Yet another sign of the impact the Covid-19 crisis has had on us is how much talk there is, even among the public, about the number of ventilators at the NHS’s disposal.
At the time of writing we have 8,000 to 10,000, but the race is on to get more.
Even the Trump administration in the U.S. has criticised our provision. Last week, Dr Deborah Birx, one of the President’s coronavirus officials, commented: ‘They have 8,000 ventilators in the UK . . . equivalent to us having 40,000 ventilators. We have five times that.’
Stung into action, our Government has launched the Ventilator Challenge UK — at first a commitment to acquire 30,000 more, but now aiming for only 18,000, with the help of around 20 firms, including Dyson (which has reportedly developed its CoVent in ten days) and those normally involved in the manufacture of Formula One cars.
Yet another sign of the impact the Covid-19 crisis has had on us is how much talk there is, even among the public, about the number of ventilators at the NHS’s disposal
This might sound like good news, but the rush causes me unease — for one thing, who is going to operate all these new machines?
Ventilators undoubtedly save lives — a fact we have known since 1555, when Belgian anatomist Andreas Vesalius recorded for the first time the benefits of the most basic mechanical ventilation. Using bellows he managed to push air into the lungs of a dog whose windpipe had been cut, and thus preserved the dog’s life.
Now ventilators are highly technical devices that can take over our breathing efforts when our lungs are no longer capable of working as effectively as normal.
With Covid-19, this stage may occur when the illness develops into a form of pneumonia, which causes inflammation and swelling in the airway and alveoli (the minute air sacs in the lungs where oxygen is absorbed and carbon dioxide expelled).
Now ventilators are highly technical devices that can take over our breathing efforts when our lungs are no longer capable of working as effectively as normal
As the lung capability is reduced, this can lead to respiratory failure — when carbon dioxide levels soar and oxygen levels sink too low. As a result, the breathing rate rises — to maybe 20 or 30 breaths a minute (normal might be 12 to 15) — and high levels of carbon dioxide in the blood lead to increasing confusion due to a lack of oxygen in the brain. So the poor patient starts to fight for breath.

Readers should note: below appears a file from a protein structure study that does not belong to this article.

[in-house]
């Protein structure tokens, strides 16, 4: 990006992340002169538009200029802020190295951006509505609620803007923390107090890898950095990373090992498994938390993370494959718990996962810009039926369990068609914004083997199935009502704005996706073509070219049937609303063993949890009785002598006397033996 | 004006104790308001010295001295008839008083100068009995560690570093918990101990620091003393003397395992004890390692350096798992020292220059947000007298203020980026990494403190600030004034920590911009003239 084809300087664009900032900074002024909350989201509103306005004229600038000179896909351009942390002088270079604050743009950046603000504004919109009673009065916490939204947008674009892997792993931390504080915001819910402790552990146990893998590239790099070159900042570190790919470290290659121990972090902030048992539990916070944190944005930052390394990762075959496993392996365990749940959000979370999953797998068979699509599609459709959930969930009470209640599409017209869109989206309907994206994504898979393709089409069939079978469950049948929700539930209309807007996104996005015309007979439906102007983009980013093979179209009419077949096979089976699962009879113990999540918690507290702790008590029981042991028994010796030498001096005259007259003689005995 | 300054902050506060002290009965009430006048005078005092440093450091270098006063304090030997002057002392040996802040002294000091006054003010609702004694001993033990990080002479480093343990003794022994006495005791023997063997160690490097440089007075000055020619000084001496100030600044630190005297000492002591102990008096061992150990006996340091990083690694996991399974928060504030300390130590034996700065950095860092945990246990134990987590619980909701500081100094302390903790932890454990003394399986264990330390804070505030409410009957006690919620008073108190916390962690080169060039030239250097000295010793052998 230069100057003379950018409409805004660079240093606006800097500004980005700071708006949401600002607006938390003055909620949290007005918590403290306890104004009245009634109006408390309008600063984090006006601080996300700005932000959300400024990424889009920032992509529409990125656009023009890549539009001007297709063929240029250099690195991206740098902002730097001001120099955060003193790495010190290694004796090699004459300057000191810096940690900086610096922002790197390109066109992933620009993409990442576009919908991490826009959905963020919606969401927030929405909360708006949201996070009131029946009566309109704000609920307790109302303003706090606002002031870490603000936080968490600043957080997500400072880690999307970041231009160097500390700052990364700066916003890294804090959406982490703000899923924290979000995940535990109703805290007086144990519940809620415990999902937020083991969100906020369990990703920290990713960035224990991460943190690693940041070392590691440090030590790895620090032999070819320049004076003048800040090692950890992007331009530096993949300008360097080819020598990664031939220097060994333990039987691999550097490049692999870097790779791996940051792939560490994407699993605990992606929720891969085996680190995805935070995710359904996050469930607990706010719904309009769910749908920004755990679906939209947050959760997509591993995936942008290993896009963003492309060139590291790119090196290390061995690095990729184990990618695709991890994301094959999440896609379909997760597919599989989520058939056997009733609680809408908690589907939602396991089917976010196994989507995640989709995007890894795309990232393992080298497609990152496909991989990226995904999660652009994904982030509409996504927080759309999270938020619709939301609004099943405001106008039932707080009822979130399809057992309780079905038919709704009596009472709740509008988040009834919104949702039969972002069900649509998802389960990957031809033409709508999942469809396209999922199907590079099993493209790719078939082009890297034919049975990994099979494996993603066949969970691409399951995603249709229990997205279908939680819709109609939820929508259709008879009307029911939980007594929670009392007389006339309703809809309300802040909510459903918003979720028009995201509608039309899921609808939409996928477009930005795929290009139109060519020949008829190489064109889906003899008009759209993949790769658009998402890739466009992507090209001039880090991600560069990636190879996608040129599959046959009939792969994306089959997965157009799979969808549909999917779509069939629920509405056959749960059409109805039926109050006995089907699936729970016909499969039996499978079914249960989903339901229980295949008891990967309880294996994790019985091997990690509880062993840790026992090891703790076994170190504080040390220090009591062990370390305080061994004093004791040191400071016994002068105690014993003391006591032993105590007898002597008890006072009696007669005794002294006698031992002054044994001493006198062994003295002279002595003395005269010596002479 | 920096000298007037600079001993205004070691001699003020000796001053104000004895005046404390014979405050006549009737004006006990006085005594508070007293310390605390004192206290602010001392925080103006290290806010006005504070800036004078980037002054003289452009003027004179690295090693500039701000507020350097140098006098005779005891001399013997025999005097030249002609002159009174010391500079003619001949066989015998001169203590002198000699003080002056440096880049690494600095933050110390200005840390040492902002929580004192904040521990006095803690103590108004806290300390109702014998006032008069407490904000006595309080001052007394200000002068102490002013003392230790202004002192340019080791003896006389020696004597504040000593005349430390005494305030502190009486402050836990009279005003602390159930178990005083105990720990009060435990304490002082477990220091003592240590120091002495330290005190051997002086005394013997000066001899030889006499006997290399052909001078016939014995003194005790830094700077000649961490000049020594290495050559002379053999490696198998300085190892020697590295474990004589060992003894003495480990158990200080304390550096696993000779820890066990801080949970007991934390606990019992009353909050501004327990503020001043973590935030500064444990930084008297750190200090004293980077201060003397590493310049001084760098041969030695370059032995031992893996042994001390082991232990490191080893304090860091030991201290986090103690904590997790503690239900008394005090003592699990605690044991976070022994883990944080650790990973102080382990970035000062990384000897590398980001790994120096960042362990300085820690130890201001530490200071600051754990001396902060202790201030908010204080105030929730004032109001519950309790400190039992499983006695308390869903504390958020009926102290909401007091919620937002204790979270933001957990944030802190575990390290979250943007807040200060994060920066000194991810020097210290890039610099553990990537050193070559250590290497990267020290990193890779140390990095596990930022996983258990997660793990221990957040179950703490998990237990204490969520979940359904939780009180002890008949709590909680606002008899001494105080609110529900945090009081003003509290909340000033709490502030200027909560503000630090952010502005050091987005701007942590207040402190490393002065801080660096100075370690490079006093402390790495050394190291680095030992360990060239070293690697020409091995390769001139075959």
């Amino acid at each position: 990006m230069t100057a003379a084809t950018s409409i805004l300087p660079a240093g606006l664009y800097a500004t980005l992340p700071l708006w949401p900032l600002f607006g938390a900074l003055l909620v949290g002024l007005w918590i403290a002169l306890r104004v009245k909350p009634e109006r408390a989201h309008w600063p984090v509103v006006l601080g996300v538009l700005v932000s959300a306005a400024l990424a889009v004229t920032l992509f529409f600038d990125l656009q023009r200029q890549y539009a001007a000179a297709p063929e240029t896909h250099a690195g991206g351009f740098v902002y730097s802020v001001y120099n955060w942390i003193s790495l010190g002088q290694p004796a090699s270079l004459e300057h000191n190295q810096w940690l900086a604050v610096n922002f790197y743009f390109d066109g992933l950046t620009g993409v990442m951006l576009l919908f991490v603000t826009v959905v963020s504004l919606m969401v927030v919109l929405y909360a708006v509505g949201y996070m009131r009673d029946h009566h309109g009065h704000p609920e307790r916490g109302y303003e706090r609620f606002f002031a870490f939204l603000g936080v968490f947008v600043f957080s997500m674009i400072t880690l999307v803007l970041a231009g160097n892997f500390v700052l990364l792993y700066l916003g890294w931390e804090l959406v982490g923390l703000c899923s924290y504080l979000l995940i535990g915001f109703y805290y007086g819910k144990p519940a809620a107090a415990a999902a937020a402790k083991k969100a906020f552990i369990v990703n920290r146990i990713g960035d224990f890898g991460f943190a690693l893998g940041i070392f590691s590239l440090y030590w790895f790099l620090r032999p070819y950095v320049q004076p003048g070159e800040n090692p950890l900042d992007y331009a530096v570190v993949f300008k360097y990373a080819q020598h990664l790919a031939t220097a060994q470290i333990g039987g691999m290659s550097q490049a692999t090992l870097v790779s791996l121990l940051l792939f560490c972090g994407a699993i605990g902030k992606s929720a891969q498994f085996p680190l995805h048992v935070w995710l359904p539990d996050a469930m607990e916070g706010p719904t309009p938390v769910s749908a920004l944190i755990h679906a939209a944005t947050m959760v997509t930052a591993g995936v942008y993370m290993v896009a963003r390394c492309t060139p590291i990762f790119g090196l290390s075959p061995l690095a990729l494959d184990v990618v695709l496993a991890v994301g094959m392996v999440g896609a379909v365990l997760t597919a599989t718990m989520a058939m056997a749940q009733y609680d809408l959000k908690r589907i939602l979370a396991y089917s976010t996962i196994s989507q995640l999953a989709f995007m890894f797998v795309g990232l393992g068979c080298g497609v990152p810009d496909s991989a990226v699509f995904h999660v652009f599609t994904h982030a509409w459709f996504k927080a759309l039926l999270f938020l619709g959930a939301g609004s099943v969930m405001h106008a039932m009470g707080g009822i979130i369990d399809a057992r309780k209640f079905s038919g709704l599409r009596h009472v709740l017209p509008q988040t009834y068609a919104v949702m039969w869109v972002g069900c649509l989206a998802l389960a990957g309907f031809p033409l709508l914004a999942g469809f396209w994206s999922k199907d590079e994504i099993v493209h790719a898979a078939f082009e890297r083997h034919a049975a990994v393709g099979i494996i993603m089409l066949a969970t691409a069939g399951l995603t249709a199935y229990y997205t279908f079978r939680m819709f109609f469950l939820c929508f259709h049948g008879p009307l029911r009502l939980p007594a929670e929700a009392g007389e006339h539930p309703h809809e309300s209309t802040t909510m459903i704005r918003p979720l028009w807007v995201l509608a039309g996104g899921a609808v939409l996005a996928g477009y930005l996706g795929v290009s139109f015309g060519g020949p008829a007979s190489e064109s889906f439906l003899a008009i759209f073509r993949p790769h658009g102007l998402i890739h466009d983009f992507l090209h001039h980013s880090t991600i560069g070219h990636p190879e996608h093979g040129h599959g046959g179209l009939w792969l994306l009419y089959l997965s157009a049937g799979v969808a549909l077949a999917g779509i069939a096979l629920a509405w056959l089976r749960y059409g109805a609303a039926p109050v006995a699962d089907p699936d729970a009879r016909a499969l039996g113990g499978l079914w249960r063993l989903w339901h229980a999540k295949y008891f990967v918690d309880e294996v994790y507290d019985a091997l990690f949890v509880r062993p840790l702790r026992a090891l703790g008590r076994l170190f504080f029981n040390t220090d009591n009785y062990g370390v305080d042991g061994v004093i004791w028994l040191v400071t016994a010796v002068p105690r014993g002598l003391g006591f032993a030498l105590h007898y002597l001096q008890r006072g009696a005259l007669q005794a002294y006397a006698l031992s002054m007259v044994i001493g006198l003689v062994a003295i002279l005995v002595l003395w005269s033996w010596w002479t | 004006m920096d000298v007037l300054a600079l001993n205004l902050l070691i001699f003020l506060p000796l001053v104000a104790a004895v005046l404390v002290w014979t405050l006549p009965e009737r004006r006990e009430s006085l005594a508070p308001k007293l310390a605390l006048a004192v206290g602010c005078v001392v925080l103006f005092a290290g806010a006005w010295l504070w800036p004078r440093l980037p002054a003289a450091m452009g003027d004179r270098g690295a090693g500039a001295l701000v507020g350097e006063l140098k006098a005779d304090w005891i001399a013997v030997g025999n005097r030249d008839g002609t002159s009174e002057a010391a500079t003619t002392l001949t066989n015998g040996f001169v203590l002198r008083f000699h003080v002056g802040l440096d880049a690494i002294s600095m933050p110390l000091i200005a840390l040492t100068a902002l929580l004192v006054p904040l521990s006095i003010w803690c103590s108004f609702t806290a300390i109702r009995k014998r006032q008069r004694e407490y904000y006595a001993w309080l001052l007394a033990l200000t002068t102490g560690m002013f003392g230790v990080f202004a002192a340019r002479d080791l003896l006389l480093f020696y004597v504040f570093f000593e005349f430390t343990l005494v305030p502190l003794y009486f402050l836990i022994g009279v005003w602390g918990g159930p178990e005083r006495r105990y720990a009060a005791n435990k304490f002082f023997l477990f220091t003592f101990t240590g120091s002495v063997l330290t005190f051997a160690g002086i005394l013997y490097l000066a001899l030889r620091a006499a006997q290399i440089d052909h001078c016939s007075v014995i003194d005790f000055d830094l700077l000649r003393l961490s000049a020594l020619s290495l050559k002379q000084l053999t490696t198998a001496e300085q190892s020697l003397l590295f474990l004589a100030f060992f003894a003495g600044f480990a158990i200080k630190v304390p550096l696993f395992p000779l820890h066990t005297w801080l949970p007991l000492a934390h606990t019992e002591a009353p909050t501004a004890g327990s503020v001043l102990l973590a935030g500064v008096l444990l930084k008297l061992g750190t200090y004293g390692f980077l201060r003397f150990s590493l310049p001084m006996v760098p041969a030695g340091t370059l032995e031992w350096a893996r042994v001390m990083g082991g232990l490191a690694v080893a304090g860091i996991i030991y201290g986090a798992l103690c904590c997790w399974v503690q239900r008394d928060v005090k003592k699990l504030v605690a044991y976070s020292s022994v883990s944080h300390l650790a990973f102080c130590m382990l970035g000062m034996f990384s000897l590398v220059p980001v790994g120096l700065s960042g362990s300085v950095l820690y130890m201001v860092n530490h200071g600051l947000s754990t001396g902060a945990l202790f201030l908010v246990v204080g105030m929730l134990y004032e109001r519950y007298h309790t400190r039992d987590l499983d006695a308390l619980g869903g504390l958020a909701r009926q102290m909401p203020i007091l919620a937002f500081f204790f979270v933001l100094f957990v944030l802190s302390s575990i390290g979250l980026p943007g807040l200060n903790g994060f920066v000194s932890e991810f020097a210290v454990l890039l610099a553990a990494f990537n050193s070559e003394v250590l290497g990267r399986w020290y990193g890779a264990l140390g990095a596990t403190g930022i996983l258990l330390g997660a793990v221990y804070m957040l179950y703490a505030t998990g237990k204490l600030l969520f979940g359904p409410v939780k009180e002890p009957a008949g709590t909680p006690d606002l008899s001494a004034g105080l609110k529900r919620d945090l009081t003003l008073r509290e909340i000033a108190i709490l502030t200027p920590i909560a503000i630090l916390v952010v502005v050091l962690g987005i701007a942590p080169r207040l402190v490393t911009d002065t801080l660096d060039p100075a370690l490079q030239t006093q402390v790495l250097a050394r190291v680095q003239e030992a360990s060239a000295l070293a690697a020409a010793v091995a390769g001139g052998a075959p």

What the ventilator can do is pump air into the lungs at the correct pressure and volume to take over the failing natural attempts. The patient then stays on the machine until the condition of the lung tissue improves.
Putting a patient on a ventilator is, however, not simply a matter of popping a ‘breathing tube’ in and switching on the machine. The exhausted patient first must be anaesthetised to switch off their attempts to fight for breath and to relieve their intense distress. Then, an endotracheal tube — 20cm long and the thickness of your little finger — which delivers the air, must be threaded into the trachea (or windpipe).
Another tube must be inserted, again with great skill, into an artery. The information gained from this enables continuous adjustments of the pressure and volume of air pumping to achieve the right levels of oxygen in and carbon dioxide out.
The level of sedation must also be monitored, another delicate and skilled art.
My point is that, as much as we need the machines, we need the doctors and highly trained nurses to co-ordinate these processes: I spent years during my early career intubating (inserting a tube into the lungs) newborn babies when they failed to breathe and, as a medical registrar, critically sick patients, but always with an anaesthetist only minutes away.
Ventilating patients in intensive care units is one of the pivotal skills of an anaesthetist. They are experts in this field — it’s not an area of medicine that any doctor can simply slip into.
It is people we need, not just machines. Yet while there is much emphasis being put on the new ventilators, there is scant reference to who will operate them
Even with my years of experience it will take days of training to get me up to speed, and who can teach doctors returning to work, when the experts are flat-out exhausted after weeks at the coalface?
Putting a ventilator in the hands of an unskilled operator is like chucking the keys of a supercar to a teenager yet to pass their driving test, and telling them just to watch the speedometer and the rev counter as they drive solo down the motorway. You would expect more than a few accidents.
It is the same with ventilators. And any mistake could have the most devastating consequence.
That’s why I question whether the ventilator challenge is any more than a boost to public confidence.
It is people we need, not just machines. Yet while there is much emphasis being put on the new ventilators, there is scant reference to who will operate them.
Whether or not we can train enough competent professionals in time to actually make use of the new machines, only time will tell.